My tasting group met again recently to taste Zinfandel, so hot in the 1990s but taking more of a back seat in wine circles these days in favor of Syrah.
I love good Zinfandel, a grape that gives about as widely varying wines as you’ll find. And I’m not immediately put off by high alcohol Zinfandel as I am, for example, with Pinot Noir. Like with southern Rhone reds, sometimes a little warmth can add to the exuberance of Zinfandel, which really shouldn’t ever be shy. With a bucket of ribs, nothing beats a big Zin.
With that in mind, I completely enjoyed this tasting even when the wines weren’t exactly elegant or graceful.
We tasted five wines blind, the first being the 2003 Carol Shelton “Wild Thing” from the Cox Vineyard in Mendocino County. Dark ruby violet in color, it showed a fumey, coconutty, waxy red berry aroma, the most obviously oaked wine in the bunch. In the mouth, full bodied with wood tannin and charred berry fruit, maybe a hint of residual sugar. Graceful? No. Elegant? No. Something I’d buy and cellar? No. But with that bucket of ribs, yes. My least favorite here and still worthwhile. Note that the “wild” part is natural yeast fermentation, which didn’t give out until the wine reached more than 15% alcohol.
Next came an older dark ruby wine, with minty brambly zinberry aromas, the mint giving a high-toned component to the perfume. Silky in the mouth, round and mature, not terribly deep but elegant with bright acids and delicious. This was the 1996 Ridge Geyserville, an old vine blend of around 75% Zinfandel and the rest Petite Sirah, Carignane, and Mataro (Mourvedre). Interesting thing about this wine, on release it was quite oaky and not “classic” Ridge. But a few years have yielded a wonderfully integrated old vine wine, classically California.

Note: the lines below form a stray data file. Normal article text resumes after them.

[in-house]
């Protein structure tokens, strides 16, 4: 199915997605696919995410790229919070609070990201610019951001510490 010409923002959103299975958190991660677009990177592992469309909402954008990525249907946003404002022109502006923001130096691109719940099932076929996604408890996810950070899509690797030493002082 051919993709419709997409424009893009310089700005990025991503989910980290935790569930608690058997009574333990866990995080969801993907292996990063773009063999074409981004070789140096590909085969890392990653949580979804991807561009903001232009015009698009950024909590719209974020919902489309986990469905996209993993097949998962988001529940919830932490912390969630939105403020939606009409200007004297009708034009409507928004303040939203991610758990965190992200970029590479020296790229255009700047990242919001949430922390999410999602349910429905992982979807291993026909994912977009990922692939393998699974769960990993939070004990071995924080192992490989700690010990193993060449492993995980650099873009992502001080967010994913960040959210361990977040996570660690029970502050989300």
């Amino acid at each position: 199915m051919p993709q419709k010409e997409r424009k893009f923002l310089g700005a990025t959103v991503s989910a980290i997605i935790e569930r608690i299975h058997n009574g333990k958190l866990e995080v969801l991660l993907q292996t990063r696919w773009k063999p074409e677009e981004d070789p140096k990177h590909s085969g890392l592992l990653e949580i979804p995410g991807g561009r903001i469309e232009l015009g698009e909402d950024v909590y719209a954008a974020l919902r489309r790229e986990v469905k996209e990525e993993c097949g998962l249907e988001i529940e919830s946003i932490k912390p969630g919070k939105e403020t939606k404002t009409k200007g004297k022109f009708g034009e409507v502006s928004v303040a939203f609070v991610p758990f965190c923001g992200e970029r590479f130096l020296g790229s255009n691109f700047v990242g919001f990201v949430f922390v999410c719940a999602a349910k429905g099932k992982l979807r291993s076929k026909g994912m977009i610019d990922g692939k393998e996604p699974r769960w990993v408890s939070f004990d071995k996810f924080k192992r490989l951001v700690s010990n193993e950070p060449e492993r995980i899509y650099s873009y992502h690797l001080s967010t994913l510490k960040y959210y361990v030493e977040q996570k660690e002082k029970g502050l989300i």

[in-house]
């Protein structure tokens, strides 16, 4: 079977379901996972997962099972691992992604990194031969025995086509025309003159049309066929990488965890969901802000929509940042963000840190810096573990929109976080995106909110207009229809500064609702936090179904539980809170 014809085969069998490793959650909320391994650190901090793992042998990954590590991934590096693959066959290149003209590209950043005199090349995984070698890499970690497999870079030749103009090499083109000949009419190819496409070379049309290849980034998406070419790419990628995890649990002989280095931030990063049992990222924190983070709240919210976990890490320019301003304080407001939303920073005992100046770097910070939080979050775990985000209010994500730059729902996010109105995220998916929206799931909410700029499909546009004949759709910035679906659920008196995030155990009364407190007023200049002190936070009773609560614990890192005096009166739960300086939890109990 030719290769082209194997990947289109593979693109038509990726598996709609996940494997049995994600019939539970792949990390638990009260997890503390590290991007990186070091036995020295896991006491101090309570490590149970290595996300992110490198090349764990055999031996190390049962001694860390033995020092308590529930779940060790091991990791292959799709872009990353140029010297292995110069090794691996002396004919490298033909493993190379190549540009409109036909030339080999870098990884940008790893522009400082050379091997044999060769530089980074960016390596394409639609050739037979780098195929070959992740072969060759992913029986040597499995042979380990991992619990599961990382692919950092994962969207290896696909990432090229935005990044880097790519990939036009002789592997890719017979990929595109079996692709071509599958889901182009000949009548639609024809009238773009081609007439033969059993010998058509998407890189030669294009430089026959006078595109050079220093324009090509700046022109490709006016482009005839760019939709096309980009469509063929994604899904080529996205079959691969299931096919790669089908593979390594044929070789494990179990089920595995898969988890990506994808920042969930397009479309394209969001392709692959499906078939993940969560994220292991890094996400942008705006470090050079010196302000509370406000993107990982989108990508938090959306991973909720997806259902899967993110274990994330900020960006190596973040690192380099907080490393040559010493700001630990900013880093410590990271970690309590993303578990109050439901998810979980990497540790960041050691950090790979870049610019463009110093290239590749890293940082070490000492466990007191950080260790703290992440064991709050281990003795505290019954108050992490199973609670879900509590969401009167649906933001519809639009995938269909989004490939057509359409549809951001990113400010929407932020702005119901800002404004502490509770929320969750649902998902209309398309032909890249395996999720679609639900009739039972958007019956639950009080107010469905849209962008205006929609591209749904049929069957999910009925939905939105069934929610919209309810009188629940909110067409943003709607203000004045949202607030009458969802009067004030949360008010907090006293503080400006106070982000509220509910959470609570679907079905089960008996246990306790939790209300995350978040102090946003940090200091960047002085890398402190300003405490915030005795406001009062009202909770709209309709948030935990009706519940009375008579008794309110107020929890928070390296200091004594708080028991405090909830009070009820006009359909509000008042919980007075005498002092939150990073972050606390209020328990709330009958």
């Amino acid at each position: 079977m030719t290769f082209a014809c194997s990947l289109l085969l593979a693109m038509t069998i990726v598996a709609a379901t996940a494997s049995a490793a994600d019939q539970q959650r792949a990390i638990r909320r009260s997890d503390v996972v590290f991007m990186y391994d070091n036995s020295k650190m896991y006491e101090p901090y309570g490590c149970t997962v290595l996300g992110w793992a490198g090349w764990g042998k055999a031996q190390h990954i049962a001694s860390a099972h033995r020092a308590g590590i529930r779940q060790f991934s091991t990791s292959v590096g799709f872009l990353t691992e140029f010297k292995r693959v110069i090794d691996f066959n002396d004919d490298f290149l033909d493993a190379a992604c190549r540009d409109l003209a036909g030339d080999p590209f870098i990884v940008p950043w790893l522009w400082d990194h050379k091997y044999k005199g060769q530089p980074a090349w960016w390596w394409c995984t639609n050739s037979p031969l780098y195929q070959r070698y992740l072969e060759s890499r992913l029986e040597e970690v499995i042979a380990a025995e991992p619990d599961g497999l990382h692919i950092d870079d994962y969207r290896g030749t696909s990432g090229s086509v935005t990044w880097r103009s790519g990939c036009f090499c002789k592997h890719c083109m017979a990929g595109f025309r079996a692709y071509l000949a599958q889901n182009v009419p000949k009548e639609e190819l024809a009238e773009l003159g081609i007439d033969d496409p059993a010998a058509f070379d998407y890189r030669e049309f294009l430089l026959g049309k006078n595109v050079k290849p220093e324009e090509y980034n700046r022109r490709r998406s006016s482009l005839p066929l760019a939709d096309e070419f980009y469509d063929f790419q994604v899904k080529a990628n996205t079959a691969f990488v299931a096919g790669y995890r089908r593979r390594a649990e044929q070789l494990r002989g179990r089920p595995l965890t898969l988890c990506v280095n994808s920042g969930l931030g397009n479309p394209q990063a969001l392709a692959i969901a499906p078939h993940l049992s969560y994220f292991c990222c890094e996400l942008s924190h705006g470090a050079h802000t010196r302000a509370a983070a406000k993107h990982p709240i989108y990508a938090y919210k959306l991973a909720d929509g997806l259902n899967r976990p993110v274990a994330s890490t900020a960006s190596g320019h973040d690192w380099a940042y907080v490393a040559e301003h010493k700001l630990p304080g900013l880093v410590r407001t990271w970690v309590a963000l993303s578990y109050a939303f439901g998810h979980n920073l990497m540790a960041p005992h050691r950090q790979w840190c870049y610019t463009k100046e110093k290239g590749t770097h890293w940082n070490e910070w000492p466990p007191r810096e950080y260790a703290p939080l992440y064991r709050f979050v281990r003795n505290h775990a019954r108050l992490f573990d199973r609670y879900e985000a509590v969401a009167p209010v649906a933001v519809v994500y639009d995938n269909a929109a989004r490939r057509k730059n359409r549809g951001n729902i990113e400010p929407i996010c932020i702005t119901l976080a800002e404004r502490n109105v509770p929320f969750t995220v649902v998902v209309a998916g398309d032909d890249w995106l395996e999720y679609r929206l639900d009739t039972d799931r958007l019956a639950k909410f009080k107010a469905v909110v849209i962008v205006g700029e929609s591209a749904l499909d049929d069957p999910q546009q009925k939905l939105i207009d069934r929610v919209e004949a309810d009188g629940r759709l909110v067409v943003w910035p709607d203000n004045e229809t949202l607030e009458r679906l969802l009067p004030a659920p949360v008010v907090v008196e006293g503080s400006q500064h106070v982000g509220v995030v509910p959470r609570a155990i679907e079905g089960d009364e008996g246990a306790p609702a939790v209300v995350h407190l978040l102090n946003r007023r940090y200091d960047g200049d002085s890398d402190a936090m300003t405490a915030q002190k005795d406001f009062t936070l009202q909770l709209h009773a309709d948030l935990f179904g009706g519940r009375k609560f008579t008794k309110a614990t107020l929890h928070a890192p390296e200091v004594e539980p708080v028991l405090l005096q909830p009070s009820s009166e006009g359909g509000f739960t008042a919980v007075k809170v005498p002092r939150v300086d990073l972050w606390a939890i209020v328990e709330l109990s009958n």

The third wine was more mature but not old looking, with a muted aroma at first. Then fresher fruit, some volatility but nice complexity, I rated this first on the aroma alone. In the mouth, it’s finely tannic with bright red berry flavors, winey with good length and an integrated feel. This was the 1996 Ravenswood Monte Rosso Vineyard from Louis Martini’s old Sonoma Valley property.
The next wine was the darkest, with a youthful dark red violet color and a sweet, pie filling aroma. Buttery oak, waxy smelling with some pleasant youthful herbaceousness amid the superripe quailities. Big, ripe and round in the mouth, with grape tannin and some obvious alcohol, chewy and tannic but nicely done if a touch overoaked. This was the 2003 Dashe Dry Creek Valley, made by Mike Dashe, formerly of Ridge, who’s made some Zinfandel I’ve perferred more than this one.
Last was a ringer of sorts, the younger vine 2003 Maryhill Zinfandel from the Columbia Valley in Washington state. The cheapest of the lot, but not at all out of class here. Dark ruby with a positiviely huge black pepper aroma, with sweet pie filling and dry herb aroma, all very interesting. Jammy, even a bit goopy but with good tannic structure and even some grapefruity acid that might be added (or not) but seemed well integrated either way. Not bad at all, another good one for a bucket of ribs.
To cap the evening, we tried a half bottle blind. Turbid with sediment with some maturity and a fragrant, ripe but restrained slightly raisiny, spicy aroma. Mildly sweet on the palate with nice balance and concentration, overall a terrific late harvest zinfandel without any volatility. It turns out to be the 1993 Ridge Essence, from the Dusi Ranch in Paso Robles if memory serves.
In sum, a terrific evening of fun, loud wines that’s rekindled my love for Zinfandel. You should try some too.